Why I became a screen printer...

Posted by Julia Ogden on

It never crossed my mind to be a screen printer before my degree. I loved drawing, a bit of collage maybe, but that was it. However the print making department at Edinburgh College of Art was a very special place. It opened up a whole new world to me. I had already fallen in love with the concept of an artist's book and this was a place where I could print my primitively compiled words and illustrations. I did most of my lettering with letraset or words printed from my friends computer and then cut up and collaged, or even just my own handwriting. It was the 90's and out of four flatmates only one of us had a computer!

It did suit me to do it that way too, in all honesty.

 Ronnie the technician would always say to me that my text was too wispy or the drawings were too delicate for screen printing. A large intake of breath as a workman would do before he hits you with a quote and he would say, " Screen printing wasn't really made for this, Julia" But because he was a great technician and probably sensing my disappointment he said "But we will try". And that is why I became a screen printer.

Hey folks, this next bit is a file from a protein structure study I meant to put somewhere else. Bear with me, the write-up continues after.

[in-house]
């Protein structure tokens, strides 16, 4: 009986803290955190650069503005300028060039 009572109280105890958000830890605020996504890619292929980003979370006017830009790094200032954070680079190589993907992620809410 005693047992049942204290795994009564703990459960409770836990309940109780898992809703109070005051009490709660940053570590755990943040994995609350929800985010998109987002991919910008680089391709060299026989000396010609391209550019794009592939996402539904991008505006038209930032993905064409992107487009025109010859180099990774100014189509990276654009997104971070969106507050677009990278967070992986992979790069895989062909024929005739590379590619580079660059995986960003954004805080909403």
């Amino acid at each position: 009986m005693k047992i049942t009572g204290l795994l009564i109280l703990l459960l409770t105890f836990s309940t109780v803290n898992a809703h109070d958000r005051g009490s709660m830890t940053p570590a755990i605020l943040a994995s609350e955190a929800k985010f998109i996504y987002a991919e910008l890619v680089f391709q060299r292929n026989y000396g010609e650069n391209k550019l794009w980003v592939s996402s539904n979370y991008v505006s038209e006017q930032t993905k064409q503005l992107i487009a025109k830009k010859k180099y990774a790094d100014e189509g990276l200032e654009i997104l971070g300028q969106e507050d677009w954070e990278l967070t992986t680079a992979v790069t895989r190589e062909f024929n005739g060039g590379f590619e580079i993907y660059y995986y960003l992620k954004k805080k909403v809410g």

These are the books I made for my Final Year Degree Show. At the time I was really into kitchen sink dramas and nostalgic northern literature....who am I kidding, I still love this. So these books were based on "Billy Liar" by Keith Waterhouse. The hapless Billy escapes his mundane reality in a number of ways; he conjures imaginary lands, plans a never fulfilled move to London and juggles three girlfriends. These books were based on each girlfriend with colours and formats to match them.

The Witch was Billy's long term girlfriend and drove him mad with her endless consumption of oranges and her small town ways. I made a formal book for her, no surprises with folds or format, as straight as the lady herself.

Rita was brash and had the best one-liners. I made a book that opened out like a concertina with her "catchphrases" there for all to see.

Liz was always travelling, living the life Billy dreamed of. I described her character in a series of postcards, which also tracked Billy's feelings for her and his inability to take the leap and go with her to London. They also felt a bit like love letters. I felt she was the closest he came to love, so they were collected in a printed envelope, preciously.

So these books were my first screen printed pieces that I felt happy with. They seemed formed and had an identity. It would take me a while to work out how that would translate in the real world to prints and products. And I am still learning that. Some things I haven't learnt though, I still push screen printing to its limits with wispy lines and detailed drawings. I hope Ronnie doesn't mind.





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